In addition to praying intercessory prayers, where we talk with God, spiritual practices that help us to listen to God fill us, guide us, challenge us, comfort us. There are many ancient and modern spiritual practices designed for this. A few of them include Dwelling in the Word, Faith 5, Dwelling in Mandalas and Icons, and the Prayer of Examen. These practices can be used individually or communally. As we are connected with God's grace, God also transforms us in the process as God's disciples, so that we can learn, love, and lead for the sake of the world God loves.
Jesus calls us repeatedly to love each and every diverse and wonderful facet of God’s image in creation. He might phrase it in different ways, “love your neighbor as yourself,” (Matthew 22:37-39) “what you have done to the least of these you have done to me,” (Matthew 25:31-45), and “which of these was a neighbor to the man who fell into the hands of robbers…,”(Luke 10:29b – 37) among so many others, but each is a call to show love to those who are different than us and especially to those who experience hardship.
The Inclusivity, Diversity, and Equity team, in keeping with the ELCA’s Strategy Toward Authentic Diversity in our synod and in recognition of the need for change in the face of systemic inequalities and injustices experienced by people with marginalized identities, is tasked with transforming lives and our synod through advocacy, education, and relationship. The team aims to identify where conditions are ripe for transformative growth and to introduce resources for growth and transformation in those places (advocacy), to cultivate the conditions necessary for growth and transformation in spaces where they do not already exist (education), and the build meaningful relationship with congregational leaders throughout the synod, as well as leaders and members of Historic Black churches, Latiné churches, Indigenous organizations, Disability organizations, and other organizations, communities, and ministries centered around marginalized experiences and justice within our local context.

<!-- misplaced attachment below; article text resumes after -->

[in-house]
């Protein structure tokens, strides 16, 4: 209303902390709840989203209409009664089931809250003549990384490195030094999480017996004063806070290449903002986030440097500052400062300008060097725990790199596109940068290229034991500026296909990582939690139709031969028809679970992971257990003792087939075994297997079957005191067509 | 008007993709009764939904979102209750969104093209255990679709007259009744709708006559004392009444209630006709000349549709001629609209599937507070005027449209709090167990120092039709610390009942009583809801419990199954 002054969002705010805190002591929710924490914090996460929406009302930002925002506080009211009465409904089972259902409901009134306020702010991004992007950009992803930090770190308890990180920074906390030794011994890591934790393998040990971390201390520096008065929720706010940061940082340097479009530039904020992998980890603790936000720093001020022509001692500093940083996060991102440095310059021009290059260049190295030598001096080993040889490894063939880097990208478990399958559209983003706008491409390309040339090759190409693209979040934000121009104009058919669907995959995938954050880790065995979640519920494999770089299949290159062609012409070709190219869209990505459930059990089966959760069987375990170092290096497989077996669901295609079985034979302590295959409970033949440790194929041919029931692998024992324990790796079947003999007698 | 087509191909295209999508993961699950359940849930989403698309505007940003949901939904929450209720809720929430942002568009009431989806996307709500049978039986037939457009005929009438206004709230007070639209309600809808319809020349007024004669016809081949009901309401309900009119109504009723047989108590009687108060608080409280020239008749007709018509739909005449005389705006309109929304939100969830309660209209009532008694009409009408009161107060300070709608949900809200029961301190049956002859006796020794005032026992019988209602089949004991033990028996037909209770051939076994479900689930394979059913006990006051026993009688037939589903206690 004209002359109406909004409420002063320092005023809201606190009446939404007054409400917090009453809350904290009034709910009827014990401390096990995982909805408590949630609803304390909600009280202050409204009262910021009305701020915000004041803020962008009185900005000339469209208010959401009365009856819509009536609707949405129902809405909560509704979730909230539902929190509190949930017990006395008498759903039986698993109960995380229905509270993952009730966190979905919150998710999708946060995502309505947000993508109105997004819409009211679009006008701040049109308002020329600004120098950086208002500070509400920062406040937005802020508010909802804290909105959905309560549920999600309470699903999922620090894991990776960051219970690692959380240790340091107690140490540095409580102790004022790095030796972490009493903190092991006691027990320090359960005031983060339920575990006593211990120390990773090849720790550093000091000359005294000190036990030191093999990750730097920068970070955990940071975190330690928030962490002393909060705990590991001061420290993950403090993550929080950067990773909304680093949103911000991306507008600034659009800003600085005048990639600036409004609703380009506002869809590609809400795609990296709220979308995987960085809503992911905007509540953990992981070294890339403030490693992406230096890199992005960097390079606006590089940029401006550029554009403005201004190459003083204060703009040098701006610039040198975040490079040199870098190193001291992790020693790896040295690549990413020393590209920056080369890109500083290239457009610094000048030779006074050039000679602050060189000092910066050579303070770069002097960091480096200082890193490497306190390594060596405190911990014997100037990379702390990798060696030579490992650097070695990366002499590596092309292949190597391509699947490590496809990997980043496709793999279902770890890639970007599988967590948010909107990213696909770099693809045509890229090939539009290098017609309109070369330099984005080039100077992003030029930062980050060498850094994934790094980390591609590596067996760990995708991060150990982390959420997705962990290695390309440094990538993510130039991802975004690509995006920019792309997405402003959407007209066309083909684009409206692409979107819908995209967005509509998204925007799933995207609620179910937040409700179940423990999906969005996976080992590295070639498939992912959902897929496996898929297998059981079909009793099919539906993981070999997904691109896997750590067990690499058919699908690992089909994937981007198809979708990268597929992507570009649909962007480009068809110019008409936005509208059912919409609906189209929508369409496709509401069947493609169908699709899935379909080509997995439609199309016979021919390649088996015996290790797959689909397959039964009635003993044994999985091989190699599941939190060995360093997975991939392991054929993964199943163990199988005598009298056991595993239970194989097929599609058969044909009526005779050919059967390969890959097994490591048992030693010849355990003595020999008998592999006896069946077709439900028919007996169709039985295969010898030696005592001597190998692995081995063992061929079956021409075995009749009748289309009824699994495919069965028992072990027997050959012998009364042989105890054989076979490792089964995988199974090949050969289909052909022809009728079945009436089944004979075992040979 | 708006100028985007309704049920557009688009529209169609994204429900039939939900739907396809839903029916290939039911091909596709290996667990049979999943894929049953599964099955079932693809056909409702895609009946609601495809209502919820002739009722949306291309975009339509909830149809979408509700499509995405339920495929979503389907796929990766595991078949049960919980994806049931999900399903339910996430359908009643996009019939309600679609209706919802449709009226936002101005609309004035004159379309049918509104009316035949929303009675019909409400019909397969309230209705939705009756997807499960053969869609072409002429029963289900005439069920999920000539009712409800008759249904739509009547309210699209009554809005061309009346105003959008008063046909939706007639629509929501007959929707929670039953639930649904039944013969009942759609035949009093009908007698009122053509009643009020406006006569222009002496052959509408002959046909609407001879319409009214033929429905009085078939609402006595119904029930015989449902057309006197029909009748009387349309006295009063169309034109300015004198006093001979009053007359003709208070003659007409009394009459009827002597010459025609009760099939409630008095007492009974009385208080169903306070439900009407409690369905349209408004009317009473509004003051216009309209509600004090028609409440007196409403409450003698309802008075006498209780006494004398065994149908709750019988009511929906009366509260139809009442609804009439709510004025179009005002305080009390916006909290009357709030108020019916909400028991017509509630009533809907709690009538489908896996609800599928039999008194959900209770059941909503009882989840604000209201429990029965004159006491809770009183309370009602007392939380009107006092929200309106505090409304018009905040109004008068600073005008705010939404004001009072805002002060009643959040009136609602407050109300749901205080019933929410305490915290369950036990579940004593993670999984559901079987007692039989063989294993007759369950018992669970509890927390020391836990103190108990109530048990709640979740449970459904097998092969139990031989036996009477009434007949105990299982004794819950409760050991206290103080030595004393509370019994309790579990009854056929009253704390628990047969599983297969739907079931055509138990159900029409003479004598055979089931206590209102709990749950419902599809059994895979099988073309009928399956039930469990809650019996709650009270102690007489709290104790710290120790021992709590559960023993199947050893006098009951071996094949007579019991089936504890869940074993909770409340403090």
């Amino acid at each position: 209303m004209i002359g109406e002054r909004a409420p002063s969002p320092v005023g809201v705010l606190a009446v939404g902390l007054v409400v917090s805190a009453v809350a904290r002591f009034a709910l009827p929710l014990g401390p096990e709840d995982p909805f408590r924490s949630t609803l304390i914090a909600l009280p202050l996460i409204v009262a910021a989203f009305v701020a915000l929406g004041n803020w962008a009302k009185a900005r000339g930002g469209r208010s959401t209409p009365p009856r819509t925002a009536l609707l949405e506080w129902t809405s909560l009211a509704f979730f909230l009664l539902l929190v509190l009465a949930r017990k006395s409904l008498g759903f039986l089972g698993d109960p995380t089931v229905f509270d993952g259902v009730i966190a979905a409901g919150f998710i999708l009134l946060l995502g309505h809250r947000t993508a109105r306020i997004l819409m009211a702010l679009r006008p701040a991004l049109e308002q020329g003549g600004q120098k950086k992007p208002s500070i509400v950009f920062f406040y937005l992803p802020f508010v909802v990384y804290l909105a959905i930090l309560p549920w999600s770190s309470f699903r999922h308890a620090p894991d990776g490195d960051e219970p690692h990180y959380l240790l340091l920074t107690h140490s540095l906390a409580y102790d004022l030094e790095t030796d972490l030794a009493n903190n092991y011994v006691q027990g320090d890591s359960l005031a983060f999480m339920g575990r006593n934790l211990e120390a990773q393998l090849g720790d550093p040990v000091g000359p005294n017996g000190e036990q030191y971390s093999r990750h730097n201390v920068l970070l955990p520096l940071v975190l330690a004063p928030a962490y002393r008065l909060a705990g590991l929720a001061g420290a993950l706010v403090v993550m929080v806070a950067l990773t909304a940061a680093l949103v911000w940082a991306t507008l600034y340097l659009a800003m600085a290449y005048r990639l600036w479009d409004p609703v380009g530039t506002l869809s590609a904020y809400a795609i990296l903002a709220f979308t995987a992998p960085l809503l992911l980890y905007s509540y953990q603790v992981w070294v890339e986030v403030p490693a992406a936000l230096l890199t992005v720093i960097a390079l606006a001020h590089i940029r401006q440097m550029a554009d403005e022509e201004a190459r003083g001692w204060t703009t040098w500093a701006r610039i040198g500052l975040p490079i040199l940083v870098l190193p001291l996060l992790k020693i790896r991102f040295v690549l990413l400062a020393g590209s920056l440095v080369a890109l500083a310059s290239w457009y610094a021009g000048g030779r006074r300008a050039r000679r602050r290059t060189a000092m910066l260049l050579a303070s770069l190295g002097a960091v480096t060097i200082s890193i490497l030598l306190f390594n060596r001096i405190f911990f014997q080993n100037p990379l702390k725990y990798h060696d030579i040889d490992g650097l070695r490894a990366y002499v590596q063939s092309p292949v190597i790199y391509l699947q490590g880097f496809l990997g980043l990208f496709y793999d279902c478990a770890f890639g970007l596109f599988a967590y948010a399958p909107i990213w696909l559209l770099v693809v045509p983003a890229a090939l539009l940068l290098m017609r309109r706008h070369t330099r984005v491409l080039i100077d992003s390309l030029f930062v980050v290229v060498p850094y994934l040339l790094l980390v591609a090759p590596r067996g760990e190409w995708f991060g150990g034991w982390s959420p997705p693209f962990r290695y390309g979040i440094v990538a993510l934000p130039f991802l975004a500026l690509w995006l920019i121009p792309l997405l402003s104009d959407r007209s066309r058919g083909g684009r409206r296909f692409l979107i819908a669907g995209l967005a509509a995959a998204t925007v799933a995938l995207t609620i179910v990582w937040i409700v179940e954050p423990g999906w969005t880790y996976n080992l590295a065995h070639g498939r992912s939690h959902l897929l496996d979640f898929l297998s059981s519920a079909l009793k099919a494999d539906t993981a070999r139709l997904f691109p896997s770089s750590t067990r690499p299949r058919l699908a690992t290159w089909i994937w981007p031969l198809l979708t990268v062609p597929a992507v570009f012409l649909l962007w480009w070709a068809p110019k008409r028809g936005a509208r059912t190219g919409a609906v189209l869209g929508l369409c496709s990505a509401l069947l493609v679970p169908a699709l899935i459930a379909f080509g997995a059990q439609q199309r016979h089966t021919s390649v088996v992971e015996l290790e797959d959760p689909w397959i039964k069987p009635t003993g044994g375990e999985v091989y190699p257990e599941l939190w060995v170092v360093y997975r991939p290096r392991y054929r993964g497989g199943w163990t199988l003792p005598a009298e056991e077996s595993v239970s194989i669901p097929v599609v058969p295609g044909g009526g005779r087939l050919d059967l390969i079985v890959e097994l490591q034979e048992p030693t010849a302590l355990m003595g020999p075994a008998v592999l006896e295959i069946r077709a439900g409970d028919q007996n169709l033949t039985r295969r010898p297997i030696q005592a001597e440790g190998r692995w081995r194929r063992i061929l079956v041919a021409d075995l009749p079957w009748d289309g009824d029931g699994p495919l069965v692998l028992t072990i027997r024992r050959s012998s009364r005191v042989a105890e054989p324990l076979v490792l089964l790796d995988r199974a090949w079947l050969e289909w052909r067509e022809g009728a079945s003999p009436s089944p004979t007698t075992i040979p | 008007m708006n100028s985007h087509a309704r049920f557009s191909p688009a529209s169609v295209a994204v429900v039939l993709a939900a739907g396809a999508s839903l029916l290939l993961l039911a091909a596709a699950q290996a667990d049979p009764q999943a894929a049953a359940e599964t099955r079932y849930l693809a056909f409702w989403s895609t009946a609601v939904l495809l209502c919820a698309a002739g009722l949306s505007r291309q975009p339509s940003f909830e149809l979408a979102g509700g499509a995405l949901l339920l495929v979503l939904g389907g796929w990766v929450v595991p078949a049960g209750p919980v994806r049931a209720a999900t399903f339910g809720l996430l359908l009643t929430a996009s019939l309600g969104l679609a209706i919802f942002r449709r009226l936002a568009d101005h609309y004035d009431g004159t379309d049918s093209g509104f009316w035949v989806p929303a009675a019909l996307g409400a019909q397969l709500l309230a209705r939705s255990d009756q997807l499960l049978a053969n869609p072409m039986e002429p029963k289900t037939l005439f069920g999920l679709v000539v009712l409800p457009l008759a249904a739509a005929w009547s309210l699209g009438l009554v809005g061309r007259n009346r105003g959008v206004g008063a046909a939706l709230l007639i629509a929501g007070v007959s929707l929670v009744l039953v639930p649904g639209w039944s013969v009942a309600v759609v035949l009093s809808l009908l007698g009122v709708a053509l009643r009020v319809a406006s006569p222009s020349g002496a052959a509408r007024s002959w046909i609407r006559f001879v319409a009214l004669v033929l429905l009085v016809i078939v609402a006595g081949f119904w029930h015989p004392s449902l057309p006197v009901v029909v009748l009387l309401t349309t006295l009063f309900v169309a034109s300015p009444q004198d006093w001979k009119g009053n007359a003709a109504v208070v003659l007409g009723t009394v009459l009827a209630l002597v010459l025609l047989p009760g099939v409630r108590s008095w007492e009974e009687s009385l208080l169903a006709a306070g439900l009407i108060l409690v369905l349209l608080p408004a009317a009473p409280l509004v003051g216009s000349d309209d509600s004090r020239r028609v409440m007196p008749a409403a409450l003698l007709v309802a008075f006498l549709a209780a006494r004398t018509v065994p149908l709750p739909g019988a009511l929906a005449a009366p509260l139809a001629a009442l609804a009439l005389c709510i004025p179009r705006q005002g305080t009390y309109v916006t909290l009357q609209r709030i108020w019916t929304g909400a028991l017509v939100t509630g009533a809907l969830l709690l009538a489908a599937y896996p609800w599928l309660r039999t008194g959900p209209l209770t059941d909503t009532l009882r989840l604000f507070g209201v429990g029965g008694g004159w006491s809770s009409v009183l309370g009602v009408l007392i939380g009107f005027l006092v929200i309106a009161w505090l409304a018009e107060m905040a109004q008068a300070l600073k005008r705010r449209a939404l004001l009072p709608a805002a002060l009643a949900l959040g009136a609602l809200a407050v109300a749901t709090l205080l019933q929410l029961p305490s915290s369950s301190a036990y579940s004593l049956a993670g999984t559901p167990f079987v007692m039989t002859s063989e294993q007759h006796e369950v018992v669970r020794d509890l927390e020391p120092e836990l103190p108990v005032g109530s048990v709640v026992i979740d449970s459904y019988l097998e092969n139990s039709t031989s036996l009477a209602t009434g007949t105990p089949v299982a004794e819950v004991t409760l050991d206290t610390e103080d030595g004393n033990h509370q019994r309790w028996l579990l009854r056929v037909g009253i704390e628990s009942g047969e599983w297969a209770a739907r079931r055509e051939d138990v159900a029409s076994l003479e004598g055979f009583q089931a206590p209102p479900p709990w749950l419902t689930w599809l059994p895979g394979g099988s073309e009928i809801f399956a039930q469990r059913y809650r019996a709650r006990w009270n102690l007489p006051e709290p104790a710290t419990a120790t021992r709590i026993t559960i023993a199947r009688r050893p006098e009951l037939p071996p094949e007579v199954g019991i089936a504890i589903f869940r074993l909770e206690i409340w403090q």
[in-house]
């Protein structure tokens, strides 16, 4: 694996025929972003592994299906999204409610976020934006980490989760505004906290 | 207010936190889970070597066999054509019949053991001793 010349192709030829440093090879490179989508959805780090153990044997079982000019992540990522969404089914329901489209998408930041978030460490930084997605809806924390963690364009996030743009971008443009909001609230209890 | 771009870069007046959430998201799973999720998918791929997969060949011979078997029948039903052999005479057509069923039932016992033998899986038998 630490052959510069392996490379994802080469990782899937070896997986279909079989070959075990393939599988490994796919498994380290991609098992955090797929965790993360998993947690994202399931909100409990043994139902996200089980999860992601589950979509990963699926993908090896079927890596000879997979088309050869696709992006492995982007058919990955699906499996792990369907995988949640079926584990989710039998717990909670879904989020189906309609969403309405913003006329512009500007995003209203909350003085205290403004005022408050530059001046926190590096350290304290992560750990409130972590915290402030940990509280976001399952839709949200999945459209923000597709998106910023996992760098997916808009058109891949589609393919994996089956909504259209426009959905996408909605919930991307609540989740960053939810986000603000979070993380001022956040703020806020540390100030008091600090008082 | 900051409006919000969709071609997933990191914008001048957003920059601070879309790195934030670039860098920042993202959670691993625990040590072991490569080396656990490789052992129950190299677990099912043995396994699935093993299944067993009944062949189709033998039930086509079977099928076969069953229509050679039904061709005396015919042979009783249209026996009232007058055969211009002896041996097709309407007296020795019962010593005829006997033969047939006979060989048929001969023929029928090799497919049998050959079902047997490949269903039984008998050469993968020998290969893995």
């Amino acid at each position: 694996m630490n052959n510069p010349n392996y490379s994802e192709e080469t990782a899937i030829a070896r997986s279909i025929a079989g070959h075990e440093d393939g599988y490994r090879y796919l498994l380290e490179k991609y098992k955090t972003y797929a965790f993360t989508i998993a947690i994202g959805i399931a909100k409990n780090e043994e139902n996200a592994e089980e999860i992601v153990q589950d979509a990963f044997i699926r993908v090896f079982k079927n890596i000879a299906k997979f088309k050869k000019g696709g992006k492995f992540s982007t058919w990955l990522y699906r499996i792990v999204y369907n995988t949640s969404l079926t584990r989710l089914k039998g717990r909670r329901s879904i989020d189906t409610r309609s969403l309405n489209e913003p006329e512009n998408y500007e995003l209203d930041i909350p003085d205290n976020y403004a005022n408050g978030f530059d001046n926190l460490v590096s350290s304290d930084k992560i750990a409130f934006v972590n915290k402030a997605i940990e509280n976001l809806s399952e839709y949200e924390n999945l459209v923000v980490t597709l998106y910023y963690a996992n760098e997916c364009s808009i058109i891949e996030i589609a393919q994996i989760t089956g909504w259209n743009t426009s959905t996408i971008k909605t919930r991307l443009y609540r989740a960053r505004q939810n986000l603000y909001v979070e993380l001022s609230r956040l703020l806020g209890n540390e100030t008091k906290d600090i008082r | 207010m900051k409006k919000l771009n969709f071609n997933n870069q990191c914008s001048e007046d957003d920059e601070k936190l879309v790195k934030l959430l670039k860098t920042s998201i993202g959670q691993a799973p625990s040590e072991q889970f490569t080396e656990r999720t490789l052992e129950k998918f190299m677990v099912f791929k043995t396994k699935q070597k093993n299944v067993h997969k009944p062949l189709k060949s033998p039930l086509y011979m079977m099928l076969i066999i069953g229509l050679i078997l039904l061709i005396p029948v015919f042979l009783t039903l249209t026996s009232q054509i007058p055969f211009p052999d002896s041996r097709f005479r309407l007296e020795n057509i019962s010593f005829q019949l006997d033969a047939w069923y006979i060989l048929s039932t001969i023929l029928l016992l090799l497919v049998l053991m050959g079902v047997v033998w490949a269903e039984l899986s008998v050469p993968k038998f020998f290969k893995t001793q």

For more information about how the IDE Team can work with your congregation, please contact Pastor Katy Miles-Wallace at firstname.lastname@example.org.
The Southwestern Texas Synod shares the longest border with Mexico of any synod in the ELCA. This unique geography joins us with individuals and families fleeing horrible circumstances in their home countries to seek asylum and a new life in the United States.
Our communities and ecumenical partners collaborate with non-profit organizations to provide a continuum of care for people in transit to family and community sponsors. Aid flows in a variety of forms such as meals and shelter or clothing, blankets and toiletries.
The Southwestern Texas Synod and the Episcopal Diocese of West Texas convene a sponsorship forum to help congregations and community groups across the country explore entering in to a sponsoring relationship. Congregations and community groups are ideal sources of sponsorship and accompaniment because dedicated teams of volunteers can organize to assist with different aspects of daily life and preparing for asylum hearings.
Border response is more than engaging in radical welcome of displaced people. Our commitment to serve our neighbor also compels us to engage in the life of the many residents living in border communities. Some residents are recent immigrants and others descend from the earliest settlers and native people. There are seasonal visitors from colder climates that are known as “Winter Texans.” The borderlands of Texas are an opportunity to experience a rich history and seek relationships with diverse communities formed by shared experience, unconditional love, and unity in the Body of Christ.
Our hope is that no one should ever suffer from a disaster, but reality tells us otherwise. Because disaster could happen to anyone, we aim to provide people with helpful resources to prepare for and respond to a variety of disasters -- whether natural or human-made. The synod’s Disaster Preparedness and Response Team convenes regularly throughout the year and particularly before and after a disaster, and we work with our partners in the Texas-Louisiana Gulf Coast Synod and in Lutheran Disaster Response to serve our communities.
Generosity is our faithful response as inheritors of the abundance of God’s creation. Central to the Christian life is the duty to fight the scarcity mindset that leads us to stress, doubt and ultimately greed. Living into the truth that God always provides means feeling grateful that we have enough and can leaving the rest for others.